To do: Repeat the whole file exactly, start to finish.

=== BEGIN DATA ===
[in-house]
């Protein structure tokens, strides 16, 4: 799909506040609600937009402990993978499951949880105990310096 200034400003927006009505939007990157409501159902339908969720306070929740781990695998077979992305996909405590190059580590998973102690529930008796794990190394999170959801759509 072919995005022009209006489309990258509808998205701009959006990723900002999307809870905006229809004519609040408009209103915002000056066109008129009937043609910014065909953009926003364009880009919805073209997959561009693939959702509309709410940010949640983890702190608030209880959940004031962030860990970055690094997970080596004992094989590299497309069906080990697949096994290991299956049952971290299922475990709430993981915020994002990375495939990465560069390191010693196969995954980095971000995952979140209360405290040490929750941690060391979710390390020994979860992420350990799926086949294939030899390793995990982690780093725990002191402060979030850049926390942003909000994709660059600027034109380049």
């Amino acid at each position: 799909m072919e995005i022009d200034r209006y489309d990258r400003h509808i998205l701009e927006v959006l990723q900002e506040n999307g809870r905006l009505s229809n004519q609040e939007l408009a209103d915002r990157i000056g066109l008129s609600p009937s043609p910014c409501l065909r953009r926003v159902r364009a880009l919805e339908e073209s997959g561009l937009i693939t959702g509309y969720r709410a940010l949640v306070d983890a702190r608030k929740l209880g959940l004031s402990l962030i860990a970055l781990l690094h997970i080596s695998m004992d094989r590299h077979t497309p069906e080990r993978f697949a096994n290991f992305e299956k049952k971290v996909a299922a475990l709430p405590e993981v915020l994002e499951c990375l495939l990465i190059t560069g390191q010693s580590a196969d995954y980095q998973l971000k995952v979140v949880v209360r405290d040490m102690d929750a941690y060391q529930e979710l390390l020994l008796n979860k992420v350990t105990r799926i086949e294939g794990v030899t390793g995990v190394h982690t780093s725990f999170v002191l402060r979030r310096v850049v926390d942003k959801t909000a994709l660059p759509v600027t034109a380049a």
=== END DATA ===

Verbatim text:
[in-house]
């Protein structure tokens, strides 16, 4: 799909506040609600937009402990993978499951949880105990310096 200034400003927006009505939007990157409501159902339908969720306070929740781990695998077979992305996909405590190059580590998973102690529930008796794990190394999170959801759509 072919995005022009209006489309990258509808998205701009959006990723900002999307809870905006229809004519609040408009209103915002000056066109008129009937043609910014065909953009926003364009880009919805073209997959561009693939959702509309709410940010949640983890702190608030209880959940004031962030860990970055690094997970080596004992094989590299497309069906080990697949096994290991299956049952971290299922475990709430993981915020994002990375495939990465560069390191010693196969995954980095971000995952979140209360405290040490929750941690060391979710390390020994979860992420350990799926086949294939030899390793995990982690780093725990002191402060979030850049926390942003909000994709660059600027034109380049």
């Amino acid at each position: 799909m072919e995005i022009d200034r209006y489309d990258r400003h509808i998205l701009e927006v959006l990723q900002e506040n999307g809870r905006l009505s229809n004519q609040e939007l408009a209103d915002r990157i000056g066109l008129s609600p009937s043609p910014c409501l065909r953009r926003v159902r364009a880009l919805e339908e073209s997959g561009l937009i693939t959702g509309y969720r709410a940010l949640v306070d983890a702190r608030k929740l209880g959940l004031s402990l962030i860990a970055l781990l690094h997970i080596s695998m004992d094989r590299h077979t497309p069906e080990r993978f697949a096994n290991f992305e299956k049952k971290v996909a299922a475990l709430p405590e993981v915020l994002e499951c990375l495939l990465i190059t560069g390191q010693s580590a196969d995954y980095q998973l971000k995952v979140v949880v209360r405290d040490m102690d929750a941690y060391q529930e979710l390390l020994l008796n979860k992420v350990t105990r799926i086949e294939g794990v030899t390793g995990v190394h982690t780093s725990f999170v002191l402060r979030r310096v850049v926390d942003k959801t909000a994709l660059p759509v600027t034109a380049a």